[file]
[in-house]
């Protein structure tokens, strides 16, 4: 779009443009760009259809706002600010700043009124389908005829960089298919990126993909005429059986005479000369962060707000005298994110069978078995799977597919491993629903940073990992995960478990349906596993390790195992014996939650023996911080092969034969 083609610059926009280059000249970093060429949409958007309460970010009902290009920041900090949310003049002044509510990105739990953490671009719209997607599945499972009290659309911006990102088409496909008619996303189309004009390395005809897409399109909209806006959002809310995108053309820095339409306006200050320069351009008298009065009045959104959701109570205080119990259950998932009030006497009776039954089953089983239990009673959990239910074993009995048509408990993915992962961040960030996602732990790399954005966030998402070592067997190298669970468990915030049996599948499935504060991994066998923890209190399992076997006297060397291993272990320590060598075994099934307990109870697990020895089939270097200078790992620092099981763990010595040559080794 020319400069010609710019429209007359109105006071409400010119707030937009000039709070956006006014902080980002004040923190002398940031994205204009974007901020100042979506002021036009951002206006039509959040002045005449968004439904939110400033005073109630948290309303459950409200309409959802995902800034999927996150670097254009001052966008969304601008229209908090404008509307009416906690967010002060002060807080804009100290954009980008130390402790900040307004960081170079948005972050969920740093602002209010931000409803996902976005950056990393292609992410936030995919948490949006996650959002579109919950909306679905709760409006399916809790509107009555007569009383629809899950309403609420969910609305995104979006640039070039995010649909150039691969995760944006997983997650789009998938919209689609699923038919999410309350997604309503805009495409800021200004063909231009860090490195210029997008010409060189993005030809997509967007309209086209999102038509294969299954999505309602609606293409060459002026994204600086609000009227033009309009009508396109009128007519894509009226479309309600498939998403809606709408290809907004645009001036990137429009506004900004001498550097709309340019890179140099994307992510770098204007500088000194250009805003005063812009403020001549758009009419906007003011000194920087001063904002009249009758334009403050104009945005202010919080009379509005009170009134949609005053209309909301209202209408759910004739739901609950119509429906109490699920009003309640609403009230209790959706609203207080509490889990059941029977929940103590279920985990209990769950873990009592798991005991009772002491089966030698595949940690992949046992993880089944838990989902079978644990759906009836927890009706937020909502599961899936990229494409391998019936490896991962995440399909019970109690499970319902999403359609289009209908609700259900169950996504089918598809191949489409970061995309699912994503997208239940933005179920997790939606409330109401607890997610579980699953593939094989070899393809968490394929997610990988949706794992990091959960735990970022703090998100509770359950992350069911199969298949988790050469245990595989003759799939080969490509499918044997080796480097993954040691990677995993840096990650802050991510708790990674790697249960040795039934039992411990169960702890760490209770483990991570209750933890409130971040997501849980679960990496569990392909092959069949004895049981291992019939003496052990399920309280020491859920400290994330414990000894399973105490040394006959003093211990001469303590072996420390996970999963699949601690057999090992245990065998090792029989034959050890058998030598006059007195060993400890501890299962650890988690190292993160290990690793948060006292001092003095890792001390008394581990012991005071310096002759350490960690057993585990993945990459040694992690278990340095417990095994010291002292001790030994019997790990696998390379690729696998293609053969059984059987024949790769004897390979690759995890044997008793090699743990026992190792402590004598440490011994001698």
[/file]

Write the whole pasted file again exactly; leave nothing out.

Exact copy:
[in-house]
């Protein structure tokens, strides 16, 4: 779009443009760009259809706002600010700043009124389908005829960089298919990126993909005429059986005479000369962060707000005298994110069978078995799977597919491993629903940073990992995960478990349906596993390790195992014996939650023996911080092969034969 083609610059926009280059000249970093060429949409958007309460970010009902290009920041900090949310003049002044509510990105739990953490671009719209997607599945499972009290659309911006990102088409496909008619996303189309004009390395005809897409399109909209806006959002809310995108053309820095339409306006200050320069351009008298009065009045959104959701109570205080119990259950998932009030006497009776039954089953089983239990009673959990239910074993009995048509408990993915992962961040960030996602732990790399954005966030998402070592067997190298669970468990915030049996599948499935504060991994066998923890209190399992076997006297060397291993272990320590060598075994099934307990109870697990020895089939270097200078790992620092099981763990010595040559080794 020319400069010609710019429209007359109105006071409400010119707030937009000039709070956006006014902080980002004040923190002398940031994205204009974007901020100042979506002021036009951002206006039509959040002045005449968004439904939110400033005073109630948290309303459950409200309409959802995902800034999927996150670097254009001052966008969304601008229209908090404008509307009416906690967010002060002060807080804009100290954009980008130390402790900040307004960081170079948005972050969920740093602002209010931000409803996902976005950056990393292609992410936030995919948490949006996650959002579109919950909306679905709760409006399916809790509107009555007569009383629809899950309403609420969910609305995104979006640039070039995010649909150039691969995760944006997983997650789009998938919209689609699923038919999410309350997604309503805009495409800021200004063909231009860090490195210029997008010409060189993005030809997509967007309209086209999102038509294969299954999505309602609606293409060459002026994204600086609000009227033009309009009508396109009128007519894509009226479309309600498939998403809606709408290809907004645009001036990137429009506004900004001498550097709309340019890179140099994307992510770098204007500088000194250009805003005063812009403020001549758009009419906007003011000194920087001063904002009249009758334009403050104009945005202010919080009379509005009170009134949609005053209309909301209202209408759910004739739901609950119509429906109490699920009003309640609403009230209790959706609203207080509490889990059941029977929940103590279920985990209990769950873990009592798991005991009772002491089966030698595949940690992949046992993880089944838990989902079978644990759906009836927890009706937020909502599961899936990229494409391998019936490896991962995440399909019970109690499970319902999403359609289009209908609700259900169950996504089918598809191949489409970061995309699912994503997208239940933005179920997790939606409330109401607890997610579980699953593939094989070899393809968490394929997610990988949706794992990091959960735990970022703090998100509770359950992350069911199969298949988790050469245990595989003759799939080969490509499918044997080796480097993954040691990677995993840096990650802050991510708790990674790697249960040795039934039992411990169960702890760490209770483990991570209750933890409130971040997501849980679960990496569990392909092959069949004895049981291992019939003496052990399920309280020491859920400290994330414990000894399973105490040394006959003093211990001469303590072996420390996970999963699949601690057999090992245990065998090792029989034959050890058998030598006059007195060993400890501890299962650890988690190292993160290990690793948060006292001092003095890792001390008394581990012991005071310096002759350490960690057993585990993945990459040694992690278990340095417990095994010291002292001790030994019997790990696998390379690729696998293609053969059984059987024949790769004897390979690759995890044997008793090699743990026992190792402590004598440490011994001698």